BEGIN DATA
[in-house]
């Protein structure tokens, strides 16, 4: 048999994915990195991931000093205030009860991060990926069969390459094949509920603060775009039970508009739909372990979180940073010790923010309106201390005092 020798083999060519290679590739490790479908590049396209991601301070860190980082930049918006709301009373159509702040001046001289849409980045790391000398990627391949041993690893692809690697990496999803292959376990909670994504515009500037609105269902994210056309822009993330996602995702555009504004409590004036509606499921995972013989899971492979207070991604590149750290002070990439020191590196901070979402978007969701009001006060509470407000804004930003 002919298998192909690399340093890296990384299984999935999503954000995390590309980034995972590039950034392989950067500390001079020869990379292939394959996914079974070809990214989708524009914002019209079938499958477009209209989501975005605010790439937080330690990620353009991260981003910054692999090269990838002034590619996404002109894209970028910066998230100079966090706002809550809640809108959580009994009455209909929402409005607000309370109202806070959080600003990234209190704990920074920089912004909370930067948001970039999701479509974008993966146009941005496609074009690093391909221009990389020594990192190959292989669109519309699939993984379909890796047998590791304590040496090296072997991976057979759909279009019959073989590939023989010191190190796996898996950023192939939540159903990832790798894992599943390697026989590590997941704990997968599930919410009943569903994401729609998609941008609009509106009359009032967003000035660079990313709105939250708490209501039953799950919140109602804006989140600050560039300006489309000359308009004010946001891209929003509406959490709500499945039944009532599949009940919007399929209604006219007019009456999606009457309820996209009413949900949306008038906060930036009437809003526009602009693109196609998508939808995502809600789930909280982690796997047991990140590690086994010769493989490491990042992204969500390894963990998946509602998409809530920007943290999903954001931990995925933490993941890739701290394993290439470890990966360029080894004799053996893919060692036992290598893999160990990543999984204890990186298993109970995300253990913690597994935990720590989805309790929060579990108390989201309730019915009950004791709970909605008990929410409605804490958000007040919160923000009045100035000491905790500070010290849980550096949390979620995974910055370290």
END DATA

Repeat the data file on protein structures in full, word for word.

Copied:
[in-house]
């Protein structure tokens, strides 16, 4: 048999994915990195991931000093205030009860991060990926069969390459094949509920603060775009039970508009739909372990979180940073010790923010309106201390005092 020798083999060519290679590739490790479908590049396209991601301070860190980082930049918006709301009373159509702040001046001289849409980045790391000398990627391949041993690893692809690697990496999803292959376990909670994504515009500037609105269902994210056309822009993330996602995702555009504004409590004036509606499921995972013989899971492979207070991604590149750290002070990439020191590196901070979402978007969701009001006060509470407000804004930003 002919298998192909690399340093890296990384299984999935999503954000995390590309980034995972590039950034392989950067500390001079020869990379292939394959996914079974070809990214989708524009914002019209079938499958477009209209989501975005605010790439937080330690990620353009991260981003910054692999090269990838002034590619996404002109894209970028910066998230100079966090706002809550809640809108959580009994009455209909929402409005607000309370109202806070959080600003990234209190704990920074920089912004909370930067948001970039999701479509974008993966146009941005496609074009690093391909221009990389020594990192190959292989669109519309699939993984379909890796047998590791304590040496090296072997991976057979759909279009019959073989590939023989010191190190796996898996950023192939939540159903990832790798894992599943390697026989590590997941704990997968599930919410009943569903994401729609998609941008609009509106009359009032967003000035660079990313709105939250708490209501039953799950919140109602804006989140600050560039300006489309000359308009004010946001891209929003509406959490709500499945039944009532599949009940919007399929209604006219007019009456999606009457309820996209009413949900949306008038906060930036009437809003526009602009693109196609998508939808995502809600789930909280982690796997047991990140590690086994010769493989490491990042992204969500390894963990998946509602998409809530920007943290999903954001931990995925933490993941890739701290394993290439470890990966360029080894004799053996893919060692036992290598893999160990990543999984204890990186298993109970995300253990913690597994935990720590989805309790929060579990108390989201309730019915009950004791709970909605008990929410409605804490958000007040919160923000009045100035000491905790500070010290849980550096949390979620995974910055370290």